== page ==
Protect Your Business with Endpoint Security for Linux

Blog Author
Pat Haley

Essential Knowledge On Endpoint Security For Linux

Linux endpoint security is a more prevalent topic now than it was a decade ago. With the rapid growth of the SaaS industry, many significant applications in cloud environments now rely on Linux.


Today, this operating system plays a crucial role in global business and infrastructure and is often intrinsically connected to data privacy, data security, and intellectual property. Therefore, enterprises must take Linux endpoint security seriously.


In this article, we’ll explore endpoint security for Linux, digging into the areas your security team should be focused on in 2020.


What Is an Endpoint?

A remote computing device that communicates back and forth with a network to which it is connected, an example of an endpoint includes desktops, laptops, smartphones, tablets, servers, workstations, and Internet-of-things (IoT) devices.


What Is Endpoint Security?

The process of protecting devices like desktops, laptops, mobile phones, and tablets from malicious threats and cyberattacks, endpoint security and endpoint security software enables businesses to protect devices that employees use for work purposes either on a network or in the cloud from cyber threats. 


What Is an Example of Endpoint Security?

There are several kinds of security that can be implemented to protect an endpoint, to include but not limited to Internet-of-things (IoT) Security, Network Access Control (NAC), Data Loss Prevention, Insider Threat Protection, Data Classification, URL Filtering, Browser Isolation, Cloud Perimeter Security, Endpoint Encryption, Sandboxing, and Secure Email Getaways.


Understanding Endpoint Security on Linux Servers

Twenty years ago, Linux users didn’t really worry about their systems being vulnerable to attack or malware. (learn about conducting a vuln assessment for linux) Today, security teams are seeing advances in attacker behavior.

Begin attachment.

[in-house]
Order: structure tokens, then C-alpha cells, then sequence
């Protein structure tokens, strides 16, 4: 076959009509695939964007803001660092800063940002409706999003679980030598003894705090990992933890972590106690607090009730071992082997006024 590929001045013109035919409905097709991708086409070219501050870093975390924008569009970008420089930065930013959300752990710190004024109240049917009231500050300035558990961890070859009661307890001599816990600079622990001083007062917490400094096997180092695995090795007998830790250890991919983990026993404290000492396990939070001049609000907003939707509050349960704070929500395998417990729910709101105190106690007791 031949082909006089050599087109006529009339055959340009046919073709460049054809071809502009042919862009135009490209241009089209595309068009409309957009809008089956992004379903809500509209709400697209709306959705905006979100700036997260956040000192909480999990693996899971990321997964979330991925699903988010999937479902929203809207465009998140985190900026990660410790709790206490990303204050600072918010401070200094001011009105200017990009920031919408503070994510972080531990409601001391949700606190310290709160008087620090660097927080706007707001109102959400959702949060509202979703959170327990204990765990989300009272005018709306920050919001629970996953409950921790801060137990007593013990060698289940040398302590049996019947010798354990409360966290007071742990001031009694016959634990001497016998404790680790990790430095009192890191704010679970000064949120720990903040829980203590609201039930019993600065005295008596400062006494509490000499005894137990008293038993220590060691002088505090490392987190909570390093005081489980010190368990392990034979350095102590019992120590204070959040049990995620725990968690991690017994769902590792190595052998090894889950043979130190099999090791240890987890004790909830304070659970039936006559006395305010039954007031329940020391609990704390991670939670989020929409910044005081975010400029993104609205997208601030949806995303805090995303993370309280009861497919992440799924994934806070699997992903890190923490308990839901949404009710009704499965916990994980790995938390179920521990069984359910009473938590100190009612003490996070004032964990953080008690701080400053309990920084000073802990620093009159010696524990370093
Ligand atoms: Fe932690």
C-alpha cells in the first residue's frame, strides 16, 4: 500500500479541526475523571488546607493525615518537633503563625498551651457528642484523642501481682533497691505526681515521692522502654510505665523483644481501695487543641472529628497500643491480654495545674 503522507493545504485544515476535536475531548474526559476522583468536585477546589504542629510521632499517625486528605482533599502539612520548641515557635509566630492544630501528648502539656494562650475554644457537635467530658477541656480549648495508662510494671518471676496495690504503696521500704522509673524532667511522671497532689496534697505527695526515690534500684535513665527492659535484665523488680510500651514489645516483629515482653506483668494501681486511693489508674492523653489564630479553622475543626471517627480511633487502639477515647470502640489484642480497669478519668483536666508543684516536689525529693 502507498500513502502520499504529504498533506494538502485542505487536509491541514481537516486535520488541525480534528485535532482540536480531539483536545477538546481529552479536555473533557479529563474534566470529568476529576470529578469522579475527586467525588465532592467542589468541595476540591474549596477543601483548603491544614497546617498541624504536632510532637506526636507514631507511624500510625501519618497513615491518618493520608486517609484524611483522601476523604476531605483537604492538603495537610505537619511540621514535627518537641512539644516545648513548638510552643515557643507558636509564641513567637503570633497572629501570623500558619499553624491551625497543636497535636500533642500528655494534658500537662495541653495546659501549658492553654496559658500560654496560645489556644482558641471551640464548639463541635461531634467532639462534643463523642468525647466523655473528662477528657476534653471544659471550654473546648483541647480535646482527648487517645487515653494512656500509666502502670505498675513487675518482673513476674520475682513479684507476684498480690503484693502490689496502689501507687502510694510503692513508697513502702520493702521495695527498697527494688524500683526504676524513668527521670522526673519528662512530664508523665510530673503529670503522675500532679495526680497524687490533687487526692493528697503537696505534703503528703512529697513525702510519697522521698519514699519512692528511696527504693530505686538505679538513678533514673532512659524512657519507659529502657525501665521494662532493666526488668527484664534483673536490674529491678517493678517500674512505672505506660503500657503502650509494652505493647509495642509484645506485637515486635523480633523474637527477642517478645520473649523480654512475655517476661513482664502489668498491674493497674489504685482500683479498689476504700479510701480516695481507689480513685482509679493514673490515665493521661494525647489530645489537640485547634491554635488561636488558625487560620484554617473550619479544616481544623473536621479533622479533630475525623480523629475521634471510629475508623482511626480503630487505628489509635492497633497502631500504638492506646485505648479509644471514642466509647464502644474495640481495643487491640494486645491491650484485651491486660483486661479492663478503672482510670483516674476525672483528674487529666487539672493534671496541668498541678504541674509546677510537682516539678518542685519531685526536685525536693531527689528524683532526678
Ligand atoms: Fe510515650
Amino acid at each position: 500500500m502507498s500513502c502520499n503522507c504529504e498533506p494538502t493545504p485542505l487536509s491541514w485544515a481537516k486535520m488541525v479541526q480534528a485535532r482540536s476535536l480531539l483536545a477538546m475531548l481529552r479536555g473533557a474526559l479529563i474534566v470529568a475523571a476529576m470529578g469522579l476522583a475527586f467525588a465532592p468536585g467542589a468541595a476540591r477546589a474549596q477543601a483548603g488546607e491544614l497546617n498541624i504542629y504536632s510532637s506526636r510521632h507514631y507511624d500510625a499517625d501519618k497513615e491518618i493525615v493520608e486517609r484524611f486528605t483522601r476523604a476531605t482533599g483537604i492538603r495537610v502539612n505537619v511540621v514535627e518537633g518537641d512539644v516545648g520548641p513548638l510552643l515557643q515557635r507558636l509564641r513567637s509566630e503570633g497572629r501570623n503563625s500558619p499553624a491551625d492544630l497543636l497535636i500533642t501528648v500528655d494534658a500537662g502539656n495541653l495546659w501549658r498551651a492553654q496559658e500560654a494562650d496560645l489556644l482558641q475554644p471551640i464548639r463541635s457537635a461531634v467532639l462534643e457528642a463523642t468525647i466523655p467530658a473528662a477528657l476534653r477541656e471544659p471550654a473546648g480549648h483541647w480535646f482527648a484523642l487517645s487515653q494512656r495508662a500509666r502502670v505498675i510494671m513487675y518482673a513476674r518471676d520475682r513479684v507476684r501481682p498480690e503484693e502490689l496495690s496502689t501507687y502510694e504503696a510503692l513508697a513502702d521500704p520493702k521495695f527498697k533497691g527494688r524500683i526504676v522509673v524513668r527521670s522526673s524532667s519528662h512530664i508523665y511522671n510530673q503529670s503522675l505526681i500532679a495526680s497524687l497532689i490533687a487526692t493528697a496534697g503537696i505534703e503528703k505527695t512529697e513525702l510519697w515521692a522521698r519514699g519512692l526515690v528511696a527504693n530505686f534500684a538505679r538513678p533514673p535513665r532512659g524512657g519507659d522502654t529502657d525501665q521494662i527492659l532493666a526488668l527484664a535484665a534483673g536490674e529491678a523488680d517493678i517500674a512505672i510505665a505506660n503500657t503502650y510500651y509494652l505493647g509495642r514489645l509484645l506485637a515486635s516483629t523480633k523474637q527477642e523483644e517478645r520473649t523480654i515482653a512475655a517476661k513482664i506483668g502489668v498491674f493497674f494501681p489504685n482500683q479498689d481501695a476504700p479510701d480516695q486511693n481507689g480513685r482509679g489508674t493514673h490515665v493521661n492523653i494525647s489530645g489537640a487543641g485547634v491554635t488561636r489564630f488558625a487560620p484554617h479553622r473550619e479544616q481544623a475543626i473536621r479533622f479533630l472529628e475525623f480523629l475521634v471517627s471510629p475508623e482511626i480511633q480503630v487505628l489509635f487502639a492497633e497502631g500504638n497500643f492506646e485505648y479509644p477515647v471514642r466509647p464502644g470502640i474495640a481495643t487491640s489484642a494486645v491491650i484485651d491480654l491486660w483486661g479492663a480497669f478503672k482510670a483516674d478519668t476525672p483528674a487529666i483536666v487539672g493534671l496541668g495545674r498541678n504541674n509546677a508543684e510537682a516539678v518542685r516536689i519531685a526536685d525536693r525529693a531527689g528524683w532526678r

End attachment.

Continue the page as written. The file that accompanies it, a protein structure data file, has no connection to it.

The rapid changes in adoption and the fact that Linux is used so heavily within the cloud make it a more desirable target for malefactors. (Tweet this!)


Generally speaking, Linux endpoint security comes down to some standard best practices, such as:

  • Only running the essential services and software on any machine.
  • Avoid having open ports if they don’t serve a functional purpose on the system.
  • Correctly configuring your operating system and ensuring it is regularly updated (i.e. by applying security patches)
  • Enabling and monitoring audit logs for potential malicious activity

When it comes to establishing Linux endpoint security protocols, your team can take cues from the Center for Internet Security (CIS). CIS is operating system agnostic, so it publishes best-practice standards for basically every operating system and a plethora of popular applications, offering security teams expert advice on how best to configure their operating systems and tools.


To get a better understanding of how Linux endpoint security is changing, consider containers. A Linux container is a set of processes that are isolated from the rest of the system. DevOps teams can spin up and deploy containers without security teams even being aware of their existence. If using Docker, this makes containers even more portable and easier to deploy.


If your DevOps team starts running a set of containers to host a new application, it should be standard practice to notify your security team. They can then assess this environment and help secure the containers and/or application. Better yet, automation can be built into this process to better support these security practices. Unfortunately, it is all too common for Linux containers to be a blind spot for an organization’s security team while the reality is containers are another endpoint in the broader environment that could be compromised.


For the most part, Linux endpoint security is about understanding the core controls that are necessary at a fundamental level, and being able to audit those controls on a server (or container). Doing that allows you to assess your current status, and helps you identify any deviations from the desired path.


Here are the 10 security questions you need to answer to guide your cloud  strategy.


How Security Professionals Manage Endpoint Security for Linux Threat Prevention

The Linux ecosystem is a bit unique in that not only are there a number of built-in security tools in the operating system, but there is also a robust open source community that provides additional options. This leads to a decision for many security teams. On one hand, they could build out their security controls and monitoring using built-in and/or open source tools, such as these:

  • Firejail
  • Wireshark
  • Snort
  • Nikto
  • osquery